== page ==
Tuscaloosa Community Healing, Unity, and Reconciliation
In 2016 the Tuscaloosa Civil Rights History Task Force (TCRHTF) was created to bring about positive change and reconciliation through collecting, preserving, and telling the stories of the important struggle for civil rights in Tuscaloosa. As part of fulfilling that mission the Reconciliation Leadership Team (RLT) was organized and a community reconciliation initiative was begun. This initiative, led by the RLT, is an approximate 15 month process launched in March of 2018 under the guidance of Dr. Jennifer Stollman with J.A. Stollman Consulting, LLC.
A diverse group of local individuals have been trained to serve as facilitators in this reconciliation process using a model called The Mosaic Process. The Mosaic Process aims to provide racial reconciliation through historical and contemporary awareness. It relies on effective community trust building by adopting a self-reflective approach. The facilitators have been guiding four groups of diverse community members sorted into discreet reconciliation circles (10-15 people) that have been meeting monthly since July of 2018.
The purpose of the Mosaic Process is:
- To build a strong and trusting community that is able to navigate racial conflict and events
- To educate the community on racial history and the impact of racism
- To bring about tangible, sustainable, positive change in the community that leads to further change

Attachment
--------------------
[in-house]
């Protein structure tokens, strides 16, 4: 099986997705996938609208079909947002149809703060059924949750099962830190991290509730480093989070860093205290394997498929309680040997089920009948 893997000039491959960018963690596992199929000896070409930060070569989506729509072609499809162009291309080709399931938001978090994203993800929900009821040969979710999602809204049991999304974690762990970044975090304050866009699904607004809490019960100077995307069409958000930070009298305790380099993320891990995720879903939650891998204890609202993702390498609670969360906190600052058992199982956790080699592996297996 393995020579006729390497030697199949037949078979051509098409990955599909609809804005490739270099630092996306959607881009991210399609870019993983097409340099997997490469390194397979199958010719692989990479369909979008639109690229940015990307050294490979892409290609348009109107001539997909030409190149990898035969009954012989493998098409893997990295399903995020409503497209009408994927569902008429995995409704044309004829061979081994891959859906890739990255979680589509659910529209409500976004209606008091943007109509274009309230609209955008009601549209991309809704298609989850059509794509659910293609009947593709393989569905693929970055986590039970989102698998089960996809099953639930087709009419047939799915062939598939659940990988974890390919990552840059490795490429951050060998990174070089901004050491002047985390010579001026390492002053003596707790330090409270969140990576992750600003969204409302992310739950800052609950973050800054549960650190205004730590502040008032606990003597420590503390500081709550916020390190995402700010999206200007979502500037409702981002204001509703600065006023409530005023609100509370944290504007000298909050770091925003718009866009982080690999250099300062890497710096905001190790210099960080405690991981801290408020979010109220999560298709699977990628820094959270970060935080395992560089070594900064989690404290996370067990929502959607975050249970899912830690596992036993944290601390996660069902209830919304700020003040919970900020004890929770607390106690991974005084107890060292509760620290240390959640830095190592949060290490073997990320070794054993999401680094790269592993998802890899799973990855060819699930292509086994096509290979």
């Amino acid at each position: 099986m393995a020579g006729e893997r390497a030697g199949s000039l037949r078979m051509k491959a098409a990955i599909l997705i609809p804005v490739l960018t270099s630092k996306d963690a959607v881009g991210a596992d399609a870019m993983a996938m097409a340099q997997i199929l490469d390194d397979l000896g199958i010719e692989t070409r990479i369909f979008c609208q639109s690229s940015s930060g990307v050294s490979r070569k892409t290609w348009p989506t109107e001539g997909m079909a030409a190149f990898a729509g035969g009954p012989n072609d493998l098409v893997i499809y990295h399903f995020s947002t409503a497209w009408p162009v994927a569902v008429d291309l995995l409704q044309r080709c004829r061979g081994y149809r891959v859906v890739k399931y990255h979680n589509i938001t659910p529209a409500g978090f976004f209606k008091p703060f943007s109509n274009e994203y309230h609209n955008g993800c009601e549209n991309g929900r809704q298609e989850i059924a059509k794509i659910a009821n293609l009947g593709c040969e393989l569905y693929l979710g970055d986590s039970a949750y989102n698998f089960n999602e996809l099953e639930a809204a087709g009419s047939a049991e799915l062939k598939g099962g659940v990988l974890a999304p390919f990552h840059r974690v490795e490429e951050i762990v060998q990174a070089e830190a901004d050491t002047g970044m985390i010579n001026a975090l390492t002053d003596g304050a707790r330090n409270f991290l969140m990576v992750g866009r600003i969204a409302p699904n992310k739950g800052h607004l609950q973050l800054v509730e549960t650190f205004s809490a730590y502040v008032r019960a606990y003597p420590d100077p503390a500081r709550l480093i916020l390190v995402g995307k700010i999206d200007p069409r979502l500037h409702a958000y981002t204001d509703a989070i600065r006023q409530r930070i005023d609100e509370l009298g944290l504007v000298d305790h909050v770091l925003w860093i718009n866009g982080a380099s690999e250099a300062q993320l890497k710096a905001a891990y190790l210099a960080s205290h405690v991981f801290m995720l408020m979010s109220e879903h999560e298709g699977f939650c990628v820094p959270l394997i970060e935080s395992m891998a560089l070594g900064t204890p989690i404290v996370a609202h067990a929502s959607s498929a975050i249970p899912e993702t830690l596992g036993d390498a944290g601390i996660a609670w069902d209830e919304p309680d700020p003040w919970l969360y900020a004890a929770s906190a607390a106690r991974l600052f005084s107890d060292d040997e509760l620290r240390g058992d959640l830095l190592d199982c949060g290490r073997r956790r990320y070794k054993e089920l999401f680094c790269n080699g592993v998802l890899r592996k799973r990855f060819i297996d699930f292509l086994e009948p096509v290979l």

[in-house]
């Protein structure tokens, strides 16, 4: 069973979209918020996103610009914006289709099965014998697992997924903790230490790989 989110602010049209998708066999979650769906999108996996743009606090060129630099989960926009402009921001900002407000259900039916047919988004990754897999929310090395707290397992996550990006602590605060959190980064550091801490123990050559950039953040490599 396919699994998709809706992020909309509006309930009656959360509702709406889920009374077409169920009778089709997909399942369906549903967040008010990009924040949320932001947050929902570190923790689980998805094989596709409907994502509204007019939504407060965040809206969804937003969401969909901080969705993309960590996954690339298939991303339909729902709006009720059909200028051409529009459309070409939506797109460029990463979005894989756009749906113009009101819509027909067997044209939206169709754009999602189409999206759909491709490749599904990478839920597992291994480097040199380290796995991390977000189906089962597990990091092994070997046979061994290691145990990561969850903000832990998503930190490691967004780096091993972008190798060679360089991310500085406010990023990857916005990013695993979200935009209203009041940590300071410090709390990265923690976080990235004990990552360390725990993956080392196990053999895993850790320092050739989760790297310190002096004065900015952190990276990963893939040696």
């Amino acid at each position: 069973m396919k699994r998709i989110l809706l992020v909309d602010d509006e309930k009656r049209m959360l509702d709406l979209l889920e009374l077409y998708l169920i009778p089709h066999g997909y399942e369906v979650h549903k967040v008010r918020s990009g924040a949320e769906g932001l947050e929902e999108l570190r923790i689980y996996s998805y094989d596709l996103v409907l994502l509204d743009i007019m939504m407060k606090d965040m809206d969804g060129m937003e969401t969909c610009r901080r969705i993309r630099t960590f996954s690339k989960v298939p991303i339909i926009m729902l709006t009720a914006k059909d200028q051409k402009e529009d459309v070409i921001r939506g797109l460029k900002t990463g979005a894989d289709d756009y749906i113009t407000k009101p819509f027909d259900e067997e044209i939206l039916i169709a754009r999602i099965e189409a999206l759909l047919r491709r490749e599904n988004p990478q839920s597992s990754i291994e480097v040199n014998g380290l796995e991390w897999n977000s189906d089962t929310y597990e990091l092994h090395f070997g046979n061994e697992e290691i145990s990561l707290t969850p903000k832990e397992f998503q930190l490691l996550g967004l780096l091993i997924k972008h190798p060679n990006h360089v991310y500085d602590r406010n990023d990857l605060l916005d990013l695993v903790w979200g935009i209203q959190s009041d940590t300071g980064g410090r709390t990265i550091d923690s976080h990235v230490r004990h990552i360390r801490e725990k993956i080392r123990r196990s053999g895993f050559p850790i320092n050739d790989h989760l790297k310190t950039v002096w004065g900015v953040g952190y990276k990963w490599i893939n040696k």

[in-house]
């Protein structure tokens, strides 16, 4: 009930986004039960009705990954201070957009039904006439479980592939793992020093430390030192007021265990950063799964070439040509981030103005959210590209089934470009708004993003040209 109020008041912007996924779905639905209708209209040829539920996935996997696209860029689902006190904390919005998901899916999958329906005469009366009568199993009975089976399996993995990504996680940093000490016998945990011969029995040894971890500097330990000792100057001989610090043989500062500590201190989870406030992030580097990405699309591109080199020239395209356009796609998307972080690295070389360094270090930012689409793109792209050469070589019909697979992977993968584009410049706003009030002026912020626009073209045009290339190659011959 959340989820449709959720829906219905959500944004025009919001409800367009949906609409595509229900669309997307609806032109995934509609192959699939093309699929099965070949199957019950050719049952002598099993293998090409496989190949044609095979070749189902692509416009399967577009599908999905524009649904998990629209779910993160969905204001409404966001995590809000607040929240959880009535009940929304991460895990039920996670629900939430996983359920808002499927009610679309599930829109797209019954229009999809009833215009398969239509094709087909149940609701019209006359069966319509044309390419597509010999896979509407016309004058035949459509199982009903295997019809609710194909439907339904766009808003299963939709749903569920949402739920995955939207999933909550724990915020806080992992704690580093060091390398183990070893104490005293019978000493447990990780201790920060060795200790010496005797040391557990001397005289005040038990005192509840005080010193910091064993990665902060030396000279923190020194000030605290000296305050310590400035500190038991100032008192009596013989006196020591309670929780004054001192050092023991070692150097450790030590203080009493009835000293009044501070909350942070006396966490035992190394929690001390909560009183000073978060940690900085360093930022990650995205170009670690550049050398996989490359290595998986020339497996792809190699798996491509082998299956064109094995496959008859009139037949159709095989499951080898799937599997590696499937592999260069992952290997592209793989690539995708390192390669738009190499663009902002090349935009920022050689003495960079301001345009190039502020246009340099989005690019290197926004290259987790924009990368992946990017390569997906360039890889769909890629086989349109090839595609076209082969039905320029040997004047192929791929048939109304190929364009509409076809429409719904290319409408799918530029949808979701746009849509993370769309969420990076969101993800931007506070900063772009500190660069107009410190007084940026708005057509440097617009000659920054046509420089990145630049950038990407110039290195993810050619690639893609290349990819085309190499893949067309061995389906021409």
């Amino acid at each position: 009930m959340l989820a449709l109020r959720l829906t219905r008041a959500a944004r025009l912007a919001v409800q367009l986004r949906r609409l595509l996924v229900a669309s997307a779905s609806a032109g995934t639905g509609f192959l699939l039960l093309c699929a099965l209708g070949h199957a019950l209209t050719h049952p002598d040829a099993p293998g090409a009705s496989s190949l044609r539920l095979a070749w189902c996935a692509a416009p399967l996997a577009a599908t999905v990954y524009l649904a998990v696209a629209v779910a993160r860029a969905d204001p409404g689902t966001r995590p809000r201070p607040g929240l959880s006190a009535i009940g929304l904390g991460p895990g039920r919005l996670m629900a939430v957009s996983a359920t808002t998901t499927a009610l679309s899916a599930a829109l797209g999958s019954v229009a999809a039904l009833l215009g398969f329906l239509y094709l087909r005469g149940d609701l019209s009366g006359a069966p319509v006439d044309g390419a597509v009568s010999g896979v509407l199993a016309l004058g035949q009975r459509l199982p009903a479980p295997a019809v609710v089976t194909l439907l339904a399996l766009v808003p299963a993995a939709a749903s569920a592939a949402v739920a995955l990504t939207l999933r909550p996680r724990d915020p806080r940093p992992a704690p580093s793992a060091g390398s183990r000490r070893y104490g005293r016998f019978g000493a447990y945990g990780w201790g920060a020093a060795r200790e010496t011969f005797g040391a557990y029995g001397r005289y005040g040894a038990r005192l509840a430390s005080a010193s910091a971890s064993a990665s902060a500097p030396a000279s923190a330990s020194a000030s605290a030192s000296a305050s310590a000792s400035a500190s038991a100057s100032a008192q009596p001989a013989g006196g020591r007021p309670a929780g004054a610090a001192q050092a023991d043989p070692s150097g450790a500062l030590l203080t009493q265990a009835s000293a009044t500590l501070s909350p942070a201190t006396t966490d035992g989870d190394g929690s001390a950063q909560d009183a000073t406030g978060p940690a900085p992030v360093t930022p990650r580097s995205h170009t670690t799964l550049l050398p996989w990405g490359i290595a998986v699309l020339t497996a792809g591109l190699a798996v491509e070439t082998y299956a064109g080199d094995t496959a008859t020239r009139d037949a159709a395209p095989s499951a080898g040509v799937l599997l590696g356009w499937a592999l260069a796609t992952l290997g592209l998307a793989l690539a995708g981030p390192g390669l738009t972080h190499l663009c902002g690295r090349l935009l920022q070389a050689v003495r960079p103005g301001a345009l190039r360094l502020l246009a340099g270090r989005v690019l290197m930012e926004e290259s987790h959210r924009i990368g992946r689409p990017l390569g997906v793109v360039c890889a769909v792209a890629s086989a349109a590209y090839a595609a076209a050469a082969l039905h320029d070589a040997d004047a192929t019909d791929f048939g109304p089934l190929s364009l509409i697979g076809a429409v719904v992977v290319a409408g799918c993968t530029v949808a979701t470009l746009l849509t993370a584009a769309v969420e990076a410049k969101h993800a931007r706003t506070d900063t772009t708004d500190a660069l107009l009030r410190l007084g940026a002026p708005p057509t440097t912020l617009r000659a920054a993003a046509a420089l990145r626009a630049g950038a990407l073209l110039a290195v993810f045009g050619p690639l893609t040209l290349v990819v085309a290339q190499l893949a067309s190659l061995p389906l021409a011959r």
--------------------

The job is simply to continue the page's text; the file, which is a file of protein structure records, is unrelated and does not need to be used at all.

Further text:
There are four phases to the Mosaic Process:
Phase I: Building Trust (July to October 2018)
Participants use a series of exercises to:
- get to know each one another beyond perception and appearance
- tell and hear individual stories
- contrast perspective
- appreciate experiences
Phase II: Strengthening Community (November 2018 to January 2019)
Through further monthly meetings and a 2 ½ day retreat participants learn:
- what caused initial racial fractures and the circumstances in which they became solidified, normalized, and even rendered invisible
- about implied and explicit forms of political and cultural bias, inequity, and injustice
- our intentions and our impact as we communicate about differences in perspectives and life experiences
- how to navigate and minimize interpersonal bias
- how to identify and respond to institutional and infrastructure inequity
Phase III: Community Analysis and Interventional Planning (November 2018 to February 2019)
- identify which breaks in our community have caused the most damage
- conduct community analysis to determine which problems to address
- develop a detailed plan for realizing a project that contributes to the reconciliation and advancement of the community
Phase IV: Project Development and Execution (January 2019 to June 2019)
- each reconciliation circle will develop and execute a community project addressing a problem created or impacted by race
- In May/June, 2019 there will be a community-wide function with unveiling and launch of the community projects
In the summer of 2019 facilitator training will be provided to all interested circle participants so that another iteration of The Mosaic Process can be launched in late 2019 or early 2020 and the process of racial reconciliation in our community can continue.
If you would like more information about the reconciliation initiative, please contact Mr. John Cormier at (205) 792-2972 or Ms. Theresa Davis at firstname.lastname@example.org.